The research team are following up with further research on identified potential druggable genes.

Duke-NUS Medical School

Related Brain Articles from Brightsurf:

Glioblastoma nanomedicine crosses into brain in mice, eradicates recurring brain cancer
A new synthetic protein nanoparticle capable of slipping past the nearly impermeable blood-brain barrier in mice could deliver cancer-killing drugs directly to malignant brain tumors, new research from the University of Michigan shows.

Children with asymptomatic brain bleeds as newborns show normal brain development at age 2
A study by UNC researchers finds that neurodevelopmental scores and gray matter volumes at age two years did not differ between children who had MRI-confirmed asymptomatic subdural hemorrhages when they were neonates, compared to children with no history of subdural hemorrhage.

New model of human brain 'conversations' could inform research on brain disease, cognition
A team of Indiana University neuroscientists has built a new model of human brain networks that sheds light on how the brain functions.

Human brain size gene triggers bigger brain in monkeys
Dresden and Japanese researchers show that a human-specific gene causes a larger neocortex in the common marmoset, a non-human primate.

Unique insight into development of the human brain: Model of the early embryonic brain
Stem cell researchers from the University of Copenhagen have designed a model of an early embryonic brain.

An optical brain-to-brain interface supports information exchange for locomotion control
Chinese researchers established an optical BtBI that supports rapid information transmission for precise locomotion control, thus providing a proof-of-principle demonstration of fast BtBI for real-time behavioral control.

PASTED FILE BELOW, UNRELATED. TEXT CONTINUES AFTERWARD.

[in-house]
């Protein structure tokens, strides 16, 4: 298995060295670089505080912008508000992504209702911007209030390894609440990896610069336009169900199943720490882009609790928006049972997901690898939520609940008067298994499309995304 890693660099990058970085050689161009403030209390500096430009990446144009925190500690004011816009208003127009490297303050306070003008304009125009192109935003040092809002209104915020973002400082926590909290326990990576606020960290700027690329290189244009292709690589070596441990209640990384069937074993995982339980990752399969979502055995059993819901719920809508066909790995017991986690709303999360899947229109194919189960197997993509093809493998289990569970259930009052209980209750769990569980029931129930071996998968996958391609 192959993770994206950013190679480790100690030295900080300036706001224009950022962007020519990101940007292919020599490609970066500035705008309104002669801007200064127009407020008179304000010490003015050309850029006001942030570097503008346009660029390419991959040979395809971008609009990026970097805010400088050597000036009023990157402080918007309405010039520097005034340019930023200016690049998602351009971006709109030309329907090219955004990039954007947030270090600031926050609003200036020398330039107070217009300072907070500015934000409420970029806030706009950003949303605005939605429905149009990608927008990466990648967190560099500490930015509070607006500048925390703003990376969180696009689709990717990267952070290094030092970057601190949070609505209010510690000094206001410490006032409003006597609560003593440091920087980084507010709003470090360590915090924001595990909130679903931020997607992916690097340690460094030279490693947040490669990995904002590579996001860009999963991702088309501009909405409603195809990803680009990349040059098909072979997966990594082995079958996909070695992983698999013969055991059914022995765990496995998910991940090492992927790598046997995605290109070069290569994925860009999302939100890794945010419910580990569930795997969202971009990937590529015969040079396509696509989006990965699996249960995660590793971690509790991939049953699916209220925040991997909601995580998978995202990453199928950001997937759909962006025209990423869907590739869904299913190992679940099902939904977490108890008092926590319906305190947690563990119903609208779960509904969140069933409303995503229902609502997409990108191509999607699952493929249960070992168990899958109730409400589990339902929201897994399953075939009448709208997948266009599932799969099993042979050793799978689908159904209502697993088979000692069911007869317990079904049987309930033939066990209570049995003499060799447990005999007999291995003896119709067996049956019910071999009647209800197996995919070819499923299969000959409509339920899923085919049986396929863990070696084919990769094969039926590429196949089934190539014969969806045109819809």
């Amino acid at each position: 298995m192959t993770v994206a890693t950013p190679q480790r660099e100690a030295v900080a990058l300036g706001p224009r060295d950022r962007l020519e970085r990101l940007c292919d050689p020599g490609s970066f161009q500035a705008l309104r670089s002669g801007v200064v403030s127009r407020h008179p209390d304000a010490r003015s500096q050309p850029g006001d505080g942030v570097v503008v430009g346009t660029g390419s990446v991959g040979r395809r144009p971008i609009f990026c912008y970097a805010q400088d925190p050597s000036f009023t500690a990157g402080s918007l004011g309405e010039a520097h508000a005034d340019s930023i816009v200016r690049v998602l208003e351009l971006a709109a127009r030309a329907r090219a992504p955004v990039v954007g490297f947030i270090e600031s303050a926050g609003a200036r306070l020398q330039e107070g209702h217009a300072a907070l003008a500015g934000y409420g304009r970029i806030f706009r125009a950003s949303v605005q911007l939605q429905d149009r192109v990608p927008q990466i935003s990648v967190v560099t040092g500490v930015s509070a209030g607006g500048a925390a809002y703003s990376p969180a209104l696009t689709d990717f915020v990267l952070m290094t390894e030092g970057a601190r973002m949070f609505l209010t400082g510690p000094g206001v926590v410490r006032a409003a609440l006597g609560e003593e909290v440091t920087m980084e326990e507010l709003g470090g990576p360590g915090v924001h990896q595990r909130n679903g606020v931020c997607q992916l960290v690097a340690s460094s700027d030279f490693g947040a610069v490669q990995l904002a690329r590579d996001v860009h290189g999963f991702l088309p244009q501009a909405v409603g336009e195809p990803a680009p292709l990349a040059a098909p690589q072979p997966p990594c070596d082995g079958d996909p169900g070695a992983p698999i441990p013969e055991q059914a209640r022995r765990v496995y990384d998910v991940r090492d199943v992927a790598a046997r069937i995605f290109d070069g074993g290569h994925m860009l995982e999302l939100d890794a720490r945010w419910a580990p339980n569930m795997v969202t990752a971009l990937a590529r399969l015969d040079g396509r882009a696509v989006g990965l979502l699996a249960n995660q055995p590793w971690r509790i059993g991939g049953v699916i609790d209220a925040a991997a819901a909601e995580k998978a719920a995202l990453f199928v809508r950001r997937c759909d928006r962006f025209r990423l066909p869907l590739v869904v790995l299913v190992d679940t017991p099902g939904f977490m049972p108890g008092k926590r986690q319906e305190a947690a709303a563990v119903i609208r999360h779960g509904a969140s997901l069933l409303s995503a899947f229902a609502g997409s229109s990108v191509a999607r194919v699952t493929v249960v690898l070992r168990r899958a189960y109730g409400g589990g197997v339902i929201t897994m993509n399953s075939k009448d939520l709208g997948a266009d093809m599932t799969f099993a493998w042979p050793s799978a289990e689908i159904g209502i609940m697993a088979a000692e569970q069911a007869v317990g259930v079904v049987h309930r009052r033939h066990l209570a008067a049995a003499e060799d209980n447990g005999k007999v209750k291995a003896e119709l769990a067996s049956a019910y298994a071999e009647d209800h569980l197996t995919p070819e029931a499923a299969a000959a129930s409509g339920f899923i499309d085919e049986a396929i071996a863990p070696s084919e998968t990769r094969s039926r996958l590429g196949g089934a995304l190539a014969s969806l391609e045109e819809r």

Transplanting human nerve cells into a mouse brain reveals how they wire into brain circuits
A team of researchers led by Pierre Vanderhaeghen and Vincent Bonin (VIB-KU Leuven, Université libre de Bruxelles and NERF) showed how human nerve cells can develop at their own pace, and form highly precise connections with the surrounding mouse brain cells.

Brain scans reveal how the human brain compensates when one hemisphere is removed
Researchers studying six adults who had one of their brain hemispheres removed during childhood to reduce epileptic seizures found that the remaining half of the brain formed unusually strong connections between different functional brain networks, which potentially help the body to function as if the brain were intact.

Alcohol byproduct contributes to brain chemistry changes in specific brain regions
Study of mouse models provides clear implications for new targets to treat alcohol use disorder and fetal alcohol syndrome.

Scientists predict the areas of the brain to stimulate transitions between different brain states
Using a computer model of the brain, Gustavo Deco, director of the Center for Brain and Cognition, and Josephine Cruzat, a member of his team, together with a group of international collaborators, have developed an innovative method published in Proceedings of the National Academy of Sciences on Sept.

Read More: Brain News and Brain Current Events is a participant in the Amazon Services LLC Associates Program, an affiliate advertising program designed to provide a means for sites to earn advertising fees by advertising and linking to